The publisher’s description of The Art of the Tarrasch Defence is here.

My Chess

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My Chess

By Hans Ree

Foreword by Jan Timman

Russell Enterprises, 2013

ISBN: 9781936490677

My Chess

An interesting book bringing together 40-odd articles Ree has written over the years, mostly for New in Chess magazine.

Profiles of one sort or another predominate, whether of world champions (Fischer, Karpov and Kasparov), near-world champions (Bronstein, Kortchnoi, Timman), cultural figures associated with chess (Duchamp, Nabokov) or Dutch players whom Ree has known (with one, Euwe, being also a world champion).

Ree writes about tournament play and the chess club, De Kring, as well. And, like the current world champion (see Carlsen’s recent interview on Norwegian TV) and the Austrian artist Gottfried Helmwein, Ree seems to have a soft spot for Donald Duck.

One sentence struck me. Ree writes of Euwe that, despite his solid establishment status, he preferred to mingle with bohemians rather than ‘respectable plodders’. It struck me because that’s a strand or a subtext running through many of the essays: in the Netherlands, uniquely perhaps, chess is an arena where the bourgeois and bohemian worlds meet.

The essay about Murey is especially beautiful and, in my view, the best in the book.

The publisher’s description is here.

Written by P.P.O. Kane

February 28, 2018 at 5:47 pm

Wojo’s Weapons: Winning With White, Volume 1

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 Wojo's Weapons: Winning With White, Volume 1

this book examines the opening repertoire of the late Aleksander Wojtkiewicz (1963-2006), a strong and successful grandmaster.

A piece of advice one quite often hears, when presented with the problem of deciding on an opening repertoire, is to take a famous player as a model – a player whom one admires or feels an affinity towards – and to adopt his or her openings en masse. The point is that one will thereby benefit from the great player’s experience, for why reinvent the wheel when there is a perfectly acceptable wheel that you can profitably emulate?

There are 40 of Wojtkiewicz’s games here and they show a player with an attractive positional style and an emphasis on technique. He had as well an impressive feel for the coordination of his pieces. On the whole, the opening systems reflect this in that they are solid and carry very little risk for White. Barring a gross error, there is always the possibility of a draw if matters do not turn out as well as expected.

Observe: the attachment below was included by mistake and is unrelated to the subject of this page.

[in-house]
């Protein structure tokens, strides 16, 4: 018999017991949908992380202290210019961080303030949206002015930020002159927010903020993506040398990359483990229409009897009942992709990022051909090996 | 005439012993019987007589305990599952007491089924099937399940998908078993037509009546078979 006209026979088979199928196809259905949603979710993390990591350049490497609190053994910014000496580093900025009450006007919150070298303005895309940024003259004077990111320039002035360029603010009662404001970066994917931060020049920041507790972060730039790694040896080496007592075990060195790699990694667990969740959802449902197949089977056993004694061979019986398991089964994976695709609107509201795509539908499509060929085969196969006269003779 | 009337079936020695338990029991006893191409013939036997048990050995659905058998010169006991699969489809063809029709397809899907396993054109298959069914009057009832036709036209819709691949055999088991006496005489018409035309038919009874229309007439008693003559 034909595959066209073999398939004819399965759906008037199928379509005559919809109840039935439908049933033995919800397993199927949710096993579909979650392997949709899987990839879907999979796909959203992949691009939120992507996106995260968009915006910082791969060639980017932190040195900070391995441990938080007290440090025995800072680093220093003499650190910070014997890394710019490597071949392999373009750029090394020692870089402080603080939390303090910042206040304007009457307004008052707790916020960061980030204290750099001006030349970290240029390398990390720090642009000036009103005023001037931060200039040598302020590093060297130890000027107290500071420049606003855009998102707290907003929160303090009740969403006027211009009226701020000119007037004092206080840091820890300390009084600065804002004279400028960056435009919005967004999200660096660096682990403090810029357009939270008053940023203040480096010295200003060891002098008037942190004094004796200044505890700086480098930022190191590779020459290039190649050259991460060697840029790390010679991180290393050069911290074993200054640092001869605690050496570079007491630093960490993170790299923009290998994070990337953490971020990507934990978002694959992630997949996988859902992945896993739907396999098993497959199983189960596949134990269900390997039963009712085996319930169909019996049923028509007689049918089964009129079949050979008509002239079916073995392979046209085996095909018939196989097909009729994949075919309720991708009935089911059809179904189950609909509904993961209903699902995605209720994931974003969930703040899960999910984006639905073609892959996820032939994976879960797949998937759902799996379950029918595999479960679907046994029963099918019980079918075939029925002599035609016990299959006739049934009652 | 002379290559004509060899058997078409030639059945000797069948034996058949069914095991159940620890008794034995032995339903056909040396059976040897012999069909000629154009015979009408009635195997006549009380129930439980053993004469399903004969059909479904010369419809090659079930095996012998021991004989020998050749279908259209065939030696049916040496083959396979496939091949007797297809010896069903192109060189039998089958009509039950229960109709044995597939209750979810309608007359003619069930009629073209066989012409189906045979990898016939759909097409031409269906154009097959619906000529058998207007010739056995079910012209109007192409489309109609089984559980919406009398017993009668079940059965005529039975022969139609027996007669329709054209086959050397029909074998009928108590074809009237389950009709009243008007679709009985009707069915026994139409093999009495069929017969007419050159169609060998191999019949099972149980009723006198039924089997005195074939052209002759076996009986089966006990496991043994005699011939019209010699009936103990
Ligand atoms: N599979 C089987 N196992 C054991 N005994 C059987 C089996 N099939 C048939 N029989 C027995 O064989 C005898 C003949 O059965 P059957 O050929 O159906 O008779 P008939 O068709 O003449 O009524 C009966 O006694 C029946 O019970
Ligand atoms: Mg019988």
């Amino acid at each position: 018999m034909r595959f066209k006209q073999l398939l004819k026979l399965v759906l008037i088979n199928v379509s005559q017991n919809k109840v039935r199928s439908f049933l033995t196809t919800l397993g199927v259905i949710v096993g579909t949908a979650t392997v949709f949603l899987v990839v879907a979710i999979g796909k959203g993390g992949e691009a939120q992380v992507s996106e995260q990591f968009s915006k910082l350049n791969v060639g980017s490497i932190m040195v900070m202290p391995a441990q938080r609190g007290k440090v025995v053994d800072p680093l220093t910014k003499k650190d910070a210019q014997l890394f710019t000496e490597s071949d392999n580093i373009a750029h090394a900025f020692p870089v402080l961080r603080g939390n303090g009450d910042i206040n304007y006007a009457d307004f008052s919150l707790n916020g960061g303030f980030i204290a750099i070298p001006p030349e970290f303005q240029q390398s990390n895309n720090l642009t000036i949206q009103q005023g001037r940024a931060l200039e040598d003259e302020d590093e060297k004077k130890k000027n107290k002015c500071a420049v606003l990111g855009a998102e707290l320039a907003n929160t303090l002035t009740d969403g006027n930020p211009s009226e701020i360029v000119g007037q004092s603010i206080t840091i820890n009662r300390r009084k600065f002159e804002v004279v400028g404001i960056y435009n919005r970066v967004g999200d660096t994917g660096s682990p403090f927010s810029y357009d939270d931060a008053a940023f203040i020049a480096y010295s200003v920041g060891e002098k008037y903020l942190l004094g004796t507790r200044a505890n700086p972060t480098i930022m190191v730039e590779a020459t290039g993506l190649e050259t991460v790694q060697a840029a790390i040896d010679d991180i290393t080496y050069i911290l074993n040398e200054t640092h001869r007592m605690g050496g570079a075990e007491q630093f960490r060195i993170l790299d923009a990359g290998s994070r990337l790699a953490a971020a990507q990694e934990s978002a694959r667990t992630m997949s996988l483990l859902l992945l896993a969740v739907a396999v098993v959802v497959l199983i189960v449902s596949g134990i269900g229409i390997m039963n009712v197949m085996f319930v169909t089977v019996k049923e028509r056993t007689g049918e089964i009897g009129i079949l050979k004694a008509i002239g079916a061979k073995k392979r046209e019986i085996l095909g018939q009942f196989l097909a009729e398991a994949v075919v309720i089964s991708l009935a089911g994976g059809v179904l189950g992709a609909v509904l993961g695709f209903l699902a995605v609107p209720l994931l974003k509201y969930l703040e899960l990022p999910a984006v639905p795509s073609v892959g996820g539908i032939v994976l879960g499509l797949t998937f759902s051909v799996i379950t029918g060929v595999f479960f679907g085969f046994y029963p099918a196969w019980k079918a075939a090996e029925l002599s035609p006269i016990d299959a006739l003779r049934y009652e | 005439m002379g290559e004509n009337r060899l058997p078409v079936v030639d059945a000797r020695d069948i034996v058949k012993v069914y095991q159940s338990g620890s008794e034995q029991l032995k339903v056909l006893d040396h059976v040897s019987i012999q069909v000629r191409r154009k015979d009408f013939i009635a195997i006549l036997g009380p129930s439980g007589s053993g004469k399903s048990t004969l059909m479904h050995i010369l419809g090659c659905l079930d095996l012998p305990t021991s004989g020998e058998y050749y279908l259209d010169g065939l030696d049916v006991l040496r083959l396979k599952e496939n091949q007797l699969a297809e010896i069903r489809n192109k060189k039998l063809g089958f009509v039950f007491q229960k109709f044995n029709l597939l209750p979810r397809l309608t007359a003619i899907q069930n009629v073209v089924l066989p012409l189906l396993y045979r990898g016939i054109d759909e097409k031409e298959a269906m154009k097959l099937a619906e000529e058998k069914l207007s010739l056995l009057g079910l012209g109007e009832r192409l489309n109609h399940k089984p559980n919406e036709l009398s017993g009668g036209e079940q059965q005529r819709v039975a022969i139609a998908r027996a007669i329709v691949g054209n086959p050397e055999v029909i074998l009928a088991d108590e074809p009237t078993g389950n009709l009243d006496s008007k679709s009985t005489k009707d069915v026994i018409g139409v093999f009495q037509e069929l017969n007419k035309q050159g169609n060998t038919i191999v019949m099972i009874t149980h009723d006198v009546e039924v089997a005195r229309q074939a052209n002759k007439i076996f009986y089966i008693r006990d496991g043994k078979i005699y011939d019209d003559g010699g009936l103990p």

As the subtitle indicates, we are looking at matters from White’s perspective. Also, bear in mind that this is the first of a series of three volumes and it only covers the position following 1.Nf3 d5 2.d4. The lynchpin of the repertoire is the Catalan, usually reached after 1.Nf3 d5 2.d4 Nf6 3.c4 e6 4.g3, and the authors devote the bulk of the book (just short of 250 pages) to this opening system. Although the emphasis throughout is on strategical themes and ideas, there is quite a lot of detailed analysis too, spread out amongst the 75 annotated games. Wojtkiewicz’s efforts on the White side are supplemented by guest appearances by the likes of Kasparov, Kramnik, Gelfand et al in the other 35 games.

Wojtkiewicz had certain favoured ways of meeting the Slav Defence (he went with 4.Qc2 rather than the standard 4.Nc3); the Queen’s Gambit Accepted (he played 7.dxc5, a move Spassky essayed a fair few times in the 1992 match versus Fischer; and the Tarrasch Defence (where he preferred the line 9.b3). All of these lines are fully covered. I would have welcomed a consideration of 2…Bg4, Chigorin’s ‘other defence’, that’s my only slight criticism of the book. It is a curious omission, actually, since chapter 17 looks at 2…Bf5 fairly thoroughly.

Wojo’s Weapons: Winning With White, Volume 1 is a good introduction to the Catalan and the selected games are generally attractive and instructive, though unspectacular. It can be recommended for players who open 1.d4 or 1.Nf3 and who don’t mind playing a sometimes slightly boring position, so long as their opponents are bereft of counterplay. All in all, a thumbs-up.

The Wikipedia entry on Aleksander Wojtkiewicz can be read here.

The publisher’s description of Wojo’s Weapons: Winning With White, Volume 1 by Jonathan Hilton and Dean Ippolito can be read here.


Book Details

Wojo’s Weapons: Winning With White, Volume 1

By Jonathan Hilton and Dean Ippolito

Mongoose Press, 2010

ISBN: 9780979148200